Ghazal 182, Verse 2


rahaa aabaad ((aalam ahl-e himmat ke nah hone se
bhare hai;N jis qadar jaam-o-sabuu mai-;xaanah ;xaalii hai

1) the world remained populated/inhabited, from/with/through the not being [there] of people of courage/spirit
2) to the extent that the glass and flagon are filled, the wine-house is empty


himmat : 'Mind, thought; anxious thought, solicitude; attention, care; —inclination, desire, intention, resolution, purpose, design; —magnanimity; lofty aspiration; ambition; —liberality; —enterprise; spirit, courage, bravery; —power, strength, ability; —auspices, grace, favour'. (Platts p.1235)


This thought might perhaps have arisen in someone else's heart as well, but the illustration [tam;siil] has made it an entirely untouched theme, and has lifted the verse to an extremely high level. That is, if there were people of courage in the world, who would consider the world to be a mere nothing and would have no affection for it, then the world would become desolate. Thus one ought to know that the world appears populated because people of courage are not to be found. That is, just as in a winehouse the fact that glass and flagon remain filled with wine proves that there's no wine-drinker, in the same way the world's being settled and populated proves that there are no people of courage in it.
==Urdu text: p. 126 in Hali, Yadgar-e Ghalib


The gist is that to the extent that glass and flagon are filled, to that same extent the wine-house is empty. That is, the glass and flagon's becoming brimful of wine are the cause of the wine-house's becoming empty. This is an illustration [tam;siil] of how the world's remaining populated is a proof of the non-existence of people of courage, and their non-existence is is the cause of the inhabitedness of the world. If they existed, then because of their generous presence the world's remaining populated would be difficult-- the way because of the generous presence of glass and flagon, the wine-house's remaining full is difficult. (204)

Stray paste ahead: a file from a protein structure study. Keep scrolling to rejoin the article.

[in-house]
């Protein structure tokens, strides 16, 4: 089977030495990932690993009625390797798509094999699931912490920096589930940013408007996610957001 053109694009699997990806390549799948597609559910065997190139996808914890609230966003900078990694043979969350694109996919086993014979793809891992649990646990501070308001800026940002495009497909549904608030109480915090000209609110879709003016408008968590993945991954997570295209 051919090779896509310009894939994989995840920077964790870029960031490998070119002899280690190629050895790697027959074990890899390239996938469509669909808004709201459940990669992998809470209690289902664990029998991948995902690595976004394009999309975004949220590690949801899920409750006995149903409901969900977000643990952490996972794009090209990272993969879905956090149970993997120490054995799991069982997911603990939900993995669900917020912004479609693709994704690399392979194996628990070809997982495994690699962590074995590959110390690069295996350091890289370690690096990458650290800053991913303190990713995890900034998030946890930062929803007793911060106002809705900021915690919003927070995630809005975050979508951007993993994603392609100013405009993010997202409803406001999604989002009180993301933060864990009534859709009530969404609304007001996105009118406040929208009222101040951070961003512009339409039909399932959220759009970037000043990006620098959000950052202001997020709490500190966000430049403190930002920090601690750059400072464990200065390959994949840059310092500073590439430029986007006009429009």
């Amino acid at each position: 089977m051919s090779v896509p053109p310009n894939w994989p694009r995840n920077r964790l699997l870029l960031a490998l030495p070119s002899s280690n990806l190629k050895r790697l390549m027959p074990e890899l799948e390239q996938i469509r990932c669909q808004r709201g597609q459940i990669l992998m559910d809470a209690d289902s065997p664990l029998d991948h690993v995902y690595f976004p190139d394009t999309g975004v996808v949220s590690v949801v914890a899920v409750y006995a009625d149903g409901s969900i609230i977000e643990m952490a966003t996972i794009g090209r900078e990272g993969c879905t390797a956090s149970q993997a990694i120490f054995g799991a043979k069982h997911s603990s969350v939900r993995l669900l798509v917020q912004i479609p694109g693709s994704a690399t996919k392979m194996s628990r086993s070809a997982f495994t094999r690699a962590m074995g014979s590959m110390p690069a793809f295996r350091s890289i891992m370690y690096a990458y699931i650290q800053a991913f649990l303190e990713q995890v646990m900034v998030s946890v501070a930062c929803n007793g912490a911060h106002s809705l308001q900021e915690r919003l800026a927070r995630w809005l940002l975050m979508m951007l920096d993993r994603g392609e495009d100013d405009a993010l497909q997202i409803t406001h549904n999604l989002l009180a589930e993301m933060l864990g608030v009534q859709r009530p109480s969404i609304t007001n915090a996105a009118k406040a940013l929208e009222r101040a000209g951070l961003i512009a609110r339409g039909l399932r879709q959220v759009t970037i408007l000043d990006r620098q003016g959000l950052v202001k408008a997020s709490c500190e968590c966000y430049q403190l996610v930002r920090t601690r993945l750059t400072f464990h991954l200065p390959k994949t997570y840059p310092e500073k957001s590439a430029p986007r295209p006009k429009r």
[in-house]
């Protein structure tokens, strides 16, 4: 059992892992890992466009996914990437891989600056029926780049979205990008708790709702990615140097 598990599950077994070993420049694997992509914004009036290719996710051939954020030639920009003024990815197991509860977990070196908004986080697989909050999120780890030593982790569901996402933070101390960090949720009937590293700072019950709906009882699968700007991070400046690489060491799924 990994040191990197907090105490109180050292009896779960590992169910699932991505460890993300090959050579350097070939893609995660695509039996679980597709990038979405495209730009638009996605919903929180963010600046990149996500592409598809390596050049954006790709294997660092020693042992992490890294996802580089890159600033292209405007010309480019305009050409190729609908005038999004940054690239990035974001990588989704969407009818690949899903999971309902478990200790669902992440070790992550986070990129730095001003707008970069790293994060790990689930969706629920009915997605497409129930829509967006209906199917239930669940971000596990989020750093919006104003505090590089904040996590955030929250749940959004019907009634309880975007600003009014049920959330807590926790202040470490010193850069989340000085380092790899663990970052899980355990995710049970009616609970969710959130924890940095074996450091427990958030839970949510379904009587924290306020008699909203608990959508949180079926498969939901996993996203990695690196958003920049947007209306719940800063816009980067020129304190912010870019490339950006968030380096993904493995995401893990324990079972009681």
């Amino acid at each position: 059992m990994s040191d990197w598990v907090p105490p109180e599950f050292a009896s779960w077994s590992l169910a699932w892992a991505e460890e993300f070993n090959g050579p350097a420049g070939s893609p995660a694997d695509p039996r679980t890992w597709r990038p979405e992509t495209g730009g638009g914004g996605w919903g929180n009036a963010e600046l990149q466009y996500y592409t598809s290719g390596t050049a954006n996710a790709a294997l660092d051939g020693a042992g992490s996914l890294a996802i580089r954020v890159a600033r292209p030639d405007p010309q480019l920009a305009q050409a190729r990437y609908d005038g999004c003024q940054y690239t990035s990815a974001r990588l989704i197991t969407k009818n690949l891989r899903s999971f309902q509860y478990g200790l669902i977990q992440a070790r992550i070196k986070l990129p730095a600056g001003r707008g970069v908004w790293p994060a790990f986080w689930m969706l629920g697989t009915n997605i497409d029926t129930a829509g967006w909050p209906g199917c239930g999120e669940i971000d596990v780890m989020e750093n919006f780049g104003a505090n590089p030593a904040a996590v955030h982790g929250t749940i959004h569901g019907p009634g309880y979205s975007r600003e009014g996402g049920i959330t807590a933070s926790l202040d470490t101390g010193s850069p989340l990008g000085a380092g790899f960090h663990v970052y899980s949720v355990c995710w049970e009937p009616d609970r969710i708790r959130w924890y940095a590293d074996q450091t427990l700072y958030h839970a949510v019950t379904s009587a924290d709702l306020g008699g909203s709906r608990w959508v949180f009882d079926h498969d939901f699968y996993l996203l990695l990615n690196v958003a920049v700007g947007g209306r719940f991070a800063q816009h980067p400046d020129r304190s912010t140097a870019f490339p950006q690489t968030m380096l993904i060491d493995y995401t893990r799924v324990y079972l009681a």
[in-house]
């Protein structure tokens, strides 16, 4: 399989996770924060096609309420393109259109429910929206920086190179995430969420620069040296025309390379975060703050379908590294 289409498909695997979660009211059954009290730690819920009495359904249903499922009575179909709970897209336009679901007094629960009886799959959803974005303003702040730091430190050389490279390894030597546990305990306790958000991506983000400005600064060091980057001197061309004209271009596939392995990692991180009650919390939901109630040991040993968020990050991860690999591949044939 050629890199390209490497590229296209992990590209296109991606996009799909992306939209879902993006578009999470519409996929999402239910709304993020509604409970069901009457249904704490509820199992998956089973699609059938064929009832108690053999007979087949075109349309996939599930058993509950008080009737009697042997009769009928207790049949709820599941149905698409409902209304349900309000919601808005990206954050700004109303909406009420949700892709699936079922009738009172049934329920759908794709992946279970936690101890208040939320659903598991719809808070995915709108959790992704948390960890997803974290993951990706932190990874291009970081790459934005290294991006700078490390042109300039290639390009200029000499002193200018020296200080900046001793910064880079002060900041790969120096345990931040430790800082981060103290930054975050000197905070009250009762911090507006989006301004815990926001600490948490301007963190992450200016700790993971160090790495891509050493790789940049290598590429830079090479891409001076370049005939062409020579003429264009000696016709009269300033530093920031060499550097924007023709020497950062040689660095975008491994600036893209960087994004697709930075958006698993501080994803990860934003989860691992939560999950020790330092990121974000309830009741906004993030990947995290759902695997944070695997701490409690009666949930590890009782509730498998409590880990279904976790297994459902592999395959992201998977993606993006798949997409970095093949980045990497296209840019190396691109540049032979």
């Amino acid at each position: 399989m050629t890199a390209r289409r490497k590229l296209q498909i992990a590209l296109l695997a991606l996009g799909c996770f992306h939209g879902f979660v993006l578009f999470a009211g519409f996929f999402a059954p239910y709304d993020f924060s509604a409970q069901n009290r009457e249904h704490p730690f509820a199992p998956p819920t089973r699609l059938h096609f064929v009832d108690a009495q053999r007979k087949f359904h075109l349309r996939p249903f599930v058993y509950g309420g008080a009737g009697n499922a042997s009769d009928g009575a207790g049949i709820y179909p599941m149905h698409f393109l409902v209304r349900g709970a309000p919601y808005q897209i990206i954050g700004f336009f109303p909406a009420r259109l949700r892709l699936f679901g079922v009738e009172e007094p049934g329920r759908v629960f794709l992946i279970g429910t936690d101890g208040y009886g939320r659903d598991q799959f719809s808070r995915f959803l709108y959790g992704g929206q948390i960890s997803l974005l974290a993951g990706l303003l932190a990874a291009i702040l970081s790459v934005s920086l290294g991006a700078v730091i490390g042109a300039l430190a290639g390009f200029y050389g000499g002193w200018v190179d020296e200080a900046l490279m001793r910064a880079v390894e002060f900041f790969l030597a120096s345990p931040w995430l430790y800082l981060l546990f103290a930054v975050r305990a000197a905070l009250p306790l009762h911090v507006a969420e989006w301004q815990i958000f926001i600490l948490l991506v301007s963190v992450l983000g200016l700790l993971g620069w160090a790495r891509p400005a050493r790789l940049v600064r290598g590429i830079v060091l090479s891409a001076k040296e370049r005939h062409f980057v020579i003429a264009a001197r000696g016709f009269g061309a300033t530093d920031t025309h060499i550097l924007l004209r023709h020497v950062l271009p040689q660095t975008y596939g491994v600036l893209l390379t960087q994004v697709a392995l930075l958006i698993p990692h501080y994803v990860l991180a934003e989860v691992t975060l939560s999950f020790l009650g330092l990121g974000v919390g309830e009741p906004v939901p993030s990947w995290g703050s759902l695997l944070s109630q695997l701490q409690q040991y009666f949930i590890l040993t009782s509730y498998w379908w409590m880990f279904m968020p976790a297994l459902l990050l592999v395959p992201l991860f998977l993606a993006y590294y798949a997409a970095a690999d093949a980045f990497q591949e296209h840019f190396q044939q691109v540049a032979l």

== Nazm page 204


Compare {91,3}.... This too is worth reflecting on: that if in the beloved's gathering, along with other people there would also be someone who loves her truly, then it's certain that the beloved will address herself to others and neglect that one. It is illuminated to the 'people of the heart' that this negligence is better than [a show of] affection. (142)

Bekhud Mohani:

If people of courage existed in the world, then because of their generosity the world would not remain populated-- whatever they found, they would give away; no regime would remain established. Just look-- to the extent that the glass and flagon are filled, to that same extent the wine-house has become empty. The inhabitedness of the world is a proof of the non-existence of people of courage; and their non-existence is a cause of the world's inhabitedness. He has said a new thing, and by giving an illustration [tam;siil] has made his thought into a mirror. (361)


WINE: {49,1}
WINE-HOUSE: {33,6}

The commentators, following Hali, generally agree on reading the two lines independently, with the second one acting as a straightforward illustration of the first:

=because the world remained populated, [it's proved that] people of courage don't exist
=because glass and flagon are full, [it's proved that] the wine-house is empty

In other words, if people of courage existed, the world wouldn't or couldn't remain populated. This is a plausible reading, but there can also be one that treats the grammar as showing enjambement:

=with/from the nonexistence of people of courage, the world remains populated
=[only] to the extent of 'the glass and flagon are full, the wine-house is empty'

In other words, the world remains populated only in a limited and material sense, in a trivial way that misses its whole real purpose: it's like a well-arranged wine-house with no drinkers. If there were 'people of courage' in the world, it would only then fulfill its true destiny; its rich, well-organized resources would be used appropriately for higher purposes. Although this second one is a minority reading, I think it makes better sense of the tense shift between the two lines-- and also a more thoughtful meaning in general.

It's a marvelous verse, isn't it? Resonant and memorable-- your mind always wants to gnaw on that second line and savor it a bit more.

Note for grammar fans: If you're interested in the grammar of bhare hai;N , see the discussion in {115,2}. Although bharnaa can also be transitive, here it seems clearly intransitive.